The Church and the ‘new world’

The Church and the ‘new world’

“A new world has been born and we have to deal with it, and this presents an opportunity for the Church,” Archbishop Ieronymos said in an important interview with Kathimerini’s executive editor, Alexis Papachelas, last Sunday.

The head of the Church of Greece mentioned the consequences of the coronavirus pandemic – unemployment, hunger, poverty – saying that the Greek Orthodox Church is watching developments and is preparing to act. The Church’s role in the economic crisis, along with that of state and municipal agencies, philanthropies and nongovernmental organizations, is well-known. Together they supported those in need, limiting the worst effects of the crisis. It is certain that this valuable contribution will continue.

However, just three days after the archbishop’s statements, the Standing Holy Synod, the body which runs the Church on day-to-day issues, saw fit “to remind the faithful that ‘yoga’ constitutes a fundamental chapter of the Hindu religion” and thereby “has no business in the life of Christians.” Furthermore, the Synod instructed bishops and lower clergy to refrain from attending any Rotary and Lions club functions, saying that members recited prayers “that are directed at a god of no denomination and not in accordance with our Orthodox Christian Faith.”

The announcement mentioned that it was made “in the framework of respect for religious freedom,” placing the emphasis on protecting Orthodoxy.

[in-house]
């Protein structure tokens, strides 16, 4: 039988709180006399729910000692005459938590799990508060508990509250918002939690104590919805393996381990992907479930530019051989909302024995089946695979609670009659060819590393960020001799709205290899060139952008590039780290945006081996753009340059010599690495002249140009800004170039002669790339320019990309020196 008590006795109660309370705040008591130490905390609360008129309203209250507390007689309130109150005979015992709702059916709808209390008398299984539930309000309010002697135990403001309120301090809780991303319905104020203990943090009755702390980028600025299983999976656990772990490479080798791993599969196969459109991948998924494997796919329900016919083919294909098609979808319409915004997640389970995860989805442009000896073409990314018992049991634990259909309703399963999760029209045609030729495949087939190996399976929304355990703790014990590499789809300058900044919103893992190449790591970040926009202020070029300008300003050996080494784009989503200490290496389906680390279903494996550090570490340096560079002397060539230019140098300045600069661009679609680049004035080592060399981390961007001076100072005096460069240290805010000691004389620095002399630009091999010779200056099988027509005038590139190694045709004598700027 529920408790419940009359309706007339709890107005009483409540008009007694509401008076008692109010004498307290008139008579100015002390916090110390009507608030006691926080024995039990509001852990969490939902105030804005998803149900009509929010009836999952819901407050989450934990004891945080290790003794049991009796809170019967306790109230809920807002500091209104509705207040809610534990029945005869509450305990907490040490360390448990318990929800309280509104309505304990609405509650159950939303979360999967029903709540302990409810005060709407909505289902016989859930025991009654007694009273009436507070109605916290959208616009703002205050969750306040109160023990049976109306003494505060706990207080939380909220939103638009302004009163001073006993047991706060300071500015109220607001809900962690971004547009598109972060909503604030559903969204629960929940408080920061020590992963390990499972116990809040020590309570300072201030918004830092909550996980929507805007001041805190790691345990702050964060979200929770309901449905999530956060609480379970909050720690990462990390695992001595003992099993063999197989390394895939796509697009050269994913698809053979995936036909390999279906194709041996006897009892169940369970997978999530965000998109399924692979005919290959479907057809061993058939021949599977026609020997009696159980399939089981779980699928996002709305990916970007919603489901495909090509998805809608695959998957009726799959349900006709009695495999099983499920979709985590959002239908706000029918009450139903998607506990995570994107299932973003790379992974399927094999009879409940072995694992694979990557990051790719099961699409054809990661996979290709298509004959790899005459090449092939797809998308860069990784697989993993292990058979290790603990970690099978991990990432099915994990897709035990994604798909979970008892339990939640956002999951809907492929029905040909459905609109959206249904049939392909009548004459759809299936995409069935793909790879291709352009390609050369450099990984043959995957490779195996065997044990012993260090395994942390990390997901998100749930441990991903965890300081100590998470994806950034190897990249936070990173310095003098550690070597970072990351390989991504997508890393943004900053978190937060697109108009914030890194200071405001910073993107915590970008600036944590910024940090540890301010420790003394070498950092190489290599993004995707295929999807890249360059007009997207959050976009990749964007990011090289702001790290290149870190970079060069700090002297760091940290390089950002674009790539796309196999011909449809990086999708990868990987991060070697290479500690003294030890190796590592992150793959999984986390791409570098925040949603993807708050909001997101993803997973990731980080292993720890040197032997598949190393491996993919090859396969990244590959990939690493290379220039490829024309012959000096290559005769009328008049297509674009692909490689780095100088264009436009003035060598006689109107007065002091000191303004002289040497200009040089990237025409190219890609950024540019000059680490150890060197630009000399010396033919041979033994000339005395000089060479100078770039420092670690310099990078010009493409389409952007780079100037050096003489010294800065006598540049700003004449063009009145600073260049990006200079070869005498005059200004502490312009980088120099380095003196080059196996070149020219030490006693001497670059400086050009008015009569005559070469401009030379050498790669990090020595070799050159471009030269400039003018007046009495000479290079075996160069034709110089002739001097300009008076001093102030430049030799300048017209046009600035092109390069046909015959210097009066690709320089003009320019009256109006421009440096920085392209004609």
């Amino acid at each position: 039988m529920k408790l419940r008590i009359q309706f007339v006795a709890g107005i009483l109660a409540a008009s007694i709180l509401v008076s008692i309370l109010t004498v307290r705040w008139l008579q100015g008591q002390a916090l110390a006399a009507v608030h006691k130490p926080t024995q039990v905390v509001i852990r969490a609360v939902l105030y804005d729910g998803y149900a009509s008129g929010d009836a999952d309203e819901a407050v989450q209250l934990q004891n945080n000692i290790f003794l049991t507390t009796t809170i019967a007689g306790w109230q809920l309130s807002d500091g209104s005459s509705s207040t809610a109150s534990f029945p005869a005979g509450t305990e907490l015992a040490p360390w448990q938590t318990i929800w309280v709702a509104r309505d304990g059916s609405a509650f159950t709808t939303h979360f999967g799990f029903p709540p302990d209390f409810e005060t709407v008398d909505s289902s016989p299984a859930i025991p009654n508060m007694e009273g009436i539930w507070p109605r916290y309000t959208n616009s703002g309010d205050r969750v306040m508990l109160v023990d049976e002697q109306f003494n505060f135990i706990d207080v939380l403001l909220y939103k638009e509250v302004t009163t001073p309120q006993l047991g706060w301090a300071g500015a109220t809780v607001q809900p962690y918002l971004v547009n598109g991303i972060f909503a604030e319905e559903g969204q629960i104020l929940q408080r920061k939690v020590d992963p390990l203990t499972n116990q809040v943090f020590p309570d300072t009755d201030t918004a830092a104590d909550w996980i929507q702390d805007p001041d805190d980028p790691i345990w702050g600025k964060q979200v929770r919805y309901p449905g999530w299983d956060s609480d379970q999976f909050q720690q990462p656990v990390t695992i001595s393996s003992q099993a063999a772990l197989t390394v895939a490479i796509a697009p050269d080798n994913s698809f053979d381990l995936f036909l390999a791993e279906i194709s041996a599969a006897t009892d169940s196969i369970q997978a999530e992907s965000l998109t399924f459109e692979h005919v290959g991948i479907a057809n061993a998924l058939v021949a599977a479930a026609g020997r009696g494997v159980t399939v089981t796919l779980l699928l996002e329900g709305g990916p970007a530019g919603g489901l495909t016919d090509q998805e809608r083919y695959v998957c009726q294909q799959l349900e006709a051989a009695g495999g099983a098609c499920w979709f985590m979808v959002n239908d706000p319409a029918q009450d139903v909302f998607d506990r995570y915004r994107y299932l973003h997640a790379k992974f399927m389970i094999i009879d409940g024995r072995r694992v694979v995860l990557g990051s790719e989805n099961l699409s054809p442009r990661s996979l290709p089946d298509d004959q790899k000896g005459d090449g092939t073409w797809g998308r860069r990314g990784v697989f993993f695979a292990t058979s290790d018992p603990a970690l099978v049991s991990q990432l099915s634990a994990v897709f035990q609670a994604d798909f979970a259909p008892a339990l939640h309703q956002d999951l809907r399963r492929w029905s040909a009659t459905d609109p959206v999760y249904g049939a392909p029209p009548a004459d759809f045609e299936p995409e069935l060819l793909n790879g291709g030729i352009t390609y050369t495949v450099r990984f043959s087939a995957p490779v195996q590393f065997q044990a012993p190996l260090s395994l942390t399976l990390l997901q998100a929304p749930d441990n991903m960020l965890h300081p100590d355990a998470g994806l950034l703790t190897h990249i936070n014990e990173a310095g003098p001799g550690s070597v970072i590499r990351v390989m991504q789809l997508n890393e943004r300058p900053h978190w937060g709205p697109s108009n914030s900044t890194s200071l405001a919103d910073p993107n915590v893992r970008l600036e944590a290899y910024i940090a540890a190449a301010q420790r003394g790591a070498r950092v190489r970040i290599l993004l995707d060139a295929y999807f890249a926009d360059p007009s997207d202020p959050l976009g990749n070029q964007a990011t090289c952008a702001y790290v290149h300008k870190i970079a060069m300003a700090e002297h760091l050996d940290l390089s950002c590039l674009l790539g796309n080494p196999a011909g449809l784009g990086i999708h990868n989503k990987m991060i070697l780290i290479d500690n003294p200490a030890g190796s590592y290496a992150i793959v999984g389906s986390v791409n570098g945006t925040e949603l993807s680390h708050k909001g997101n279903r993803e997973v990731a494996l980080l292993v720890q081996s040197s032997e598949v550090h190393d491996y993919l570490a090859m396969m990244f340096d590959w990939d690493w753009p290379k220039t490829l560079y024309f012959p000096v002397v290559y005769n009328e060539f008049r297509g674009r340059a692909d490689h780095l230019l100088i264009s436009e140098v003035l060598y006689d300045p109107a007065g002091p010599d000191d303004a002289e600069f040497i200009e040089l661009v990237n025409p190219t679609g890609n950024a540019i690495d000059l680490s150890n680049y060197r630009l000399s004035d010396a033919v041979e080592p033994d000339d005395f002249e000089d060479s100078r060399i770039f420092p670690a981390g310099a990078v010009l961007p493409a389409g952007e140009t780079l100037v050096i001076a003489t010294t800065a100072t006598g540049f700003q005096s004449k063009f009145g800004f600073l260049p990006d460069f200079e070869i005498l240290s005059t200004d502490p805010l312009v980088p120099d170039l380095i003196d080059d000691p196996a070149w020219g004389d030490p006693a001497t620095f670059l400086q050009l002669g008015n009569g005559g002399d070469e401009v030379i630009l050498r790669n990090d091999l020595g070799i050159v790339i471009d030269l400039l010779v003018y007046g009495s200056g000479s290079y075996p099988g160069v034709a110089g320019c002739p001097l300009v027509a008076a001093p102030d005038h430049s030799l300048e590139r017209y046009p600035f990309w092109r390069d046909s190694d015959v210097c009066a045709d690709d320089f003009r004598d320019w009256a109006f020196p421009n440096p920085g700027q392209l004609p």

This makes one wonder how the Greek Church will play an essential role in the new world if it does not step out of its cocoon and meet society where it is, in the state that it is.

No one is suggesting that the Church abandon dogma and tradition in order to run with the currents of each age, but it would be useful if it took on great challenges rather than issues which, over many decades, have proven to be no threat at all.

Archbishop Elpidophoros of America’s participation in a “Black Lives Matter” protest, like that of his predecessor Iakovos’ march with Martin Luther King Jr in 1965, shows that when we are secure in our faith, we understand that the fight for justice is ecumenical, it concerns us all.

We can take part in social struggles without noting the dogmas of others. In this way, the Church strengthens its position and influence. We are worthy of our past when we are relevant to the present.

Subscribe to our Newsletters

Enter your information below to receive our weekly newsletters with the latest insights, opinion pieces and current events straight to your inbox.

By signing up you are agreeing to our Terms of Service and Privacy Policy.